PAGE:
North Korea has 'upper hand' after summit threat: former U.S. negotiator
Published Wednesday, May 16, 2018 9:40PM EDT
North Korean leader Kim Jong Un has “the upper hand” over U.S. President Donald Trump after threatening to cancel an all-important nuclear weapons summit that Trump has already claimed as a political victory, a former U.S. ambassador tells CTV News in an exclusive interview.
CTV’s Washington Bureau Correspondent Richard Madan spoke with Bill Richardson, who has a deep understanding of North Korean politics as a former U.S. negotiator with the rogue nation. Richardson has also served as Governor of New Mexico and as the U.S. ambassador to the United Nations.
At the moment, it’s unclear if the summit, scheduled for June 12 in Singapore, will actually happen. North Korea threatened this week to pull out of the meeting after South Korea and the U.S. carried out joint military drills.
Richardson believes the summit will likely go through.
“I’d say 65-35 that it does happen. Because both sides need it, and it’s good for the world,” said Richardson, speaking in Washington, D.C. “Both sides are jockeying, maneuvering. They’ve got leaders that are similar in temperament. But I say it happens.”
North Korea’s threat shows that they want leverage ahead of the talks, Richardson said, and the move has given them an early advantage.
“Right now, I think North Korea has the upper hand because they’ve threatened to cancel the summit. And the summit is very important for President Trump and the North Koreans,” he said.
Even so, North Korean leader Kim Jong Un needs the summit more than Trump, Richardson said, because he has more at stake.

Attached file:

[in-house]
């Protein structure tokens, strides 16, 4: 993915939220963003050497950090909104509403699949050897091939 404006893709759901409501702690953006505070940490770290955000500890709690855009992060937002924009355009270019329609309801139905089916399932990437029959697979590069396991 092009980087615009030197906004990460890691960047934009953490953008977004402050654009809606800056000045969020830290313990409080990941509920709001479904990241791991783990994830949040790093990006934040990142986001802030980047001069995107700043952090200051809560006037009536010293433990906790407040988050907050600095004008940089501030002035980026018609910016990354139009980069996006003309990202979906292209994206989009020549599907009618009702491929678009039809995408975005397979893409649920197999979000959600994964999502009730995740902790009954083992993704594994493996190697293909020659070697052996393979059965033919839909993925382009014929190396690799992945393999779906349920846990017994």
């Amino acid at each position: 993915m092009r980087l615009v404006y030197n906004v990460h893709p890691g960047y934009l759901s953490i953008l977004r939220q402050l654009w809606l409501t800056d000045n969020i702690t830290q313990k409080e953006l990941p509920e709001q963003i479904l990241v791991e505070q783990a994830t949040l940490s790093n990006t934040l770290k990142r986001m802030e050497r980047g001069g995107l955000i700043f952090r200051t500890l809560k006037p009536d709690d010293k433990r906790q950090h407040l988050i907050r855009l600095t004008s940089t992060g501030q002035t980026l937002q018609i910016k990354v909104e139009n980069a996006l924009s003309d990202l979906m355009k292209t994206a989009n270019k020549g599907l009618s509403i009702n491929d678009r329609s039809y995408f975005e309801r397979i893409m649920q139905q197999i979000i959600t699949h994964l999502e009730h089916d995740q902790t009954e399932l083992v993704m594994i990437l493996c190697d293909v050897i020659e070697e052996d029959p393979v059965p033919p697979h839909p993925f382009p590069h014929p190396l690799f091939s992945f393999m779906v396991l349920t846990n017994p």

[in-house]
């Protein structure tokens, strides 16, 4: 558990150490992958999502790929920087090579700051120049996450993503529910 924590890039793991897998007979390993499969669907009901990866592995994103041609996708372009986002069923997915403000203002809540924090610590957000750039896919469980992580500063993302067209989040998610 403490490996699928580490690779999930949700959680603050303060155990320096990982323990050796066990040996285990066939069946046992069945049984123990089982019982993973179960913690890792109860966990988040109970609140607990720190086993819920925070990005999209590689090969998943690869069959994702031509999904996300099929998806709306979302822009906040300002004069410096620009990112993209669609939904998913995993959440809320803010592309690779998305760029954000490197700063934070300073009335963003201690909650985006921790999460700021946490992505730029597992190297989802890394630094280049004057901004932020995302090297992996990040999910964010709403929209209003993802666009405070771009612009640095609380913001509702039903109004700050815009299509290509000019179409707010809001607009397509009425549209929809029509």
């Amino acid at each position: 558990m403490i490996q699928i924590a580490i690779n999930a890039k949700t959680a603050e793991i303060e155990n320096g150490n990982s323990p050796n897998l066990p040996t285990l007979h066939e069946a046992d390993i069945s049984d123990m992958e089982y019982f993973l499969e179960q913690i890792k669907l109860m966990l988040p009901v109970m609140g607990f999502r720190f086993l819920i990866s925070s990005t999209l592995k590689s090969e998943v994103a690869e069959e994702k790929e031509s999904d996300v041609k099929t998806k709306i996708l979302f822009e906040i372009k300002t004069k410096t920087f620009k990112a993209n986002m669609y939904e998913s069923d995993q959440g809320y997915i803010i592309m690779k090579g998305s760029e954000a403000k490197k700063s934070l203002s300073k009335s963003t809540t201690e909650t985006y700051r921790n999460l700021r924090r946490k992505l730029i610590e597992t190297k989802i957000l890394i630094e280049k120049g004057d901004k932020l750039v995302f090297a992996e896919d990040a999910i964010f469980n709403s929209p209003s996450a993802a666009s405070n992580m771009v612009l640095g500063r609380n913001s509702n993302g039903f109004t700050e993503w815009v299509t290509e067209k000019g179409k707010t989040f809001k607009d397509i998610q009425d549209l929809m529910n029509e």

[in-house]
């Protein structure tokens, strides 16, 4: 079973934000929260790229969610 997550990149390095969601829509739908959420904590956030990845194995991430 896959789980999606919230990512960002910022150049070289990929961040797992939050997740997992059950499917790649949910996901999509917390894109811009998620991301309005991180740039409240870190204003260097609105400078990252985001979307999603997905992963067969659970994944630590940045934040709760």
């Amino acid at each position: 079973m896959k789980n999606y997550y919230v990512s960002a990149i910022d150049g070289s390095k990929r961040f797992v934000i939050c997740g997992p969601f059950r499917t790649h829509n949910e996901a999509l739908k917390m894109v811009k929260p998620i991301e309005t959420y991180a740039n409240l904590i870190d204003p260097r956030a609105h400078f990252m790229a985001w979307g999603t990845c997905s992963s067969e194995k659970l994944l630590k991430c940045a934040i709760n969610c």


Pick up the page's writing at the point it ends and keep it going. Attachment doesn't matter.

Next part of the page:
“He wants an assurance that he can stay in power, he doesn’t want anyone to knock him off. He wants sanctions lifted. He wants to be on par with the United States as a major power in Asia, ego-wise. He wants to rebuild his country economically and he knows the only way to do it is with the West and the United States and the removal of sanctions.”
North Korea’s last-minute posturing before the meeting is typical of their unpredictable style of diplomacy, Richardson said. Ahead of the meetings, North Korea released three Americans who’d been held for years. Richardson said North Korea likely expects the U.S. to make similar concessions.
“So it’s a little tactics, leverage, bluster. It’s a combination too of the North Koreans flexing their muscles. You know, they’ve got 40 nuclear weapons, so they’ve got some muscles.”
Richardson, a Democrat who served as an ambassador under Bill Clinton, was critical of Trump’s approach on the North Korea file, describing his tactics “macho.”
He also accused the Trump administration of having too many cooks in the kitchen, when Secretary of State Mike Pompeo -- who has met Kim twice -- should really be quarterbacking the talks.
“It’s not helpful. When he says that he’s going to walk out … it’s like a spoiled kid,” Richardson said.
Regardless, Richardson said Trump can take credit for pushing the two nations toward negotiations, and he encouraged the president not to back down amid the mixed messaging.
“Go through with it. It’s worth the risk. You deserve credit, Mr. President, for agreeing to the summit. For sending Pompeo to meet with Kim Jong Un, for talking to the South Koreans, Japan. This is good for the region, for the world. Just stop talking about Nobel Prizes and that you deserve all the credit,” he said.
“That’s my bit of advice -- which he’s not going to follow, because he won’t change.”
The seasoned negotiator also offered advice to Canada as NAFTA talks in Washington, D.C., hit a critical juncture. Some U.S. officials have marked Thursday as a hard deadline to ink a new deal.
“I think you’ve got to find ways, the prime minister and the Canadian government, to maybe calm down my president a bit,” he said with a laugh.
“It’s going to be a disaster if that dissolves. It’s mainly our administration that wants to screw it up. So Canada, be a mediator between Mexico. That’s my advice to Canada.”
With a report from CTV’s Washington Bureau Correspondent Richard Madan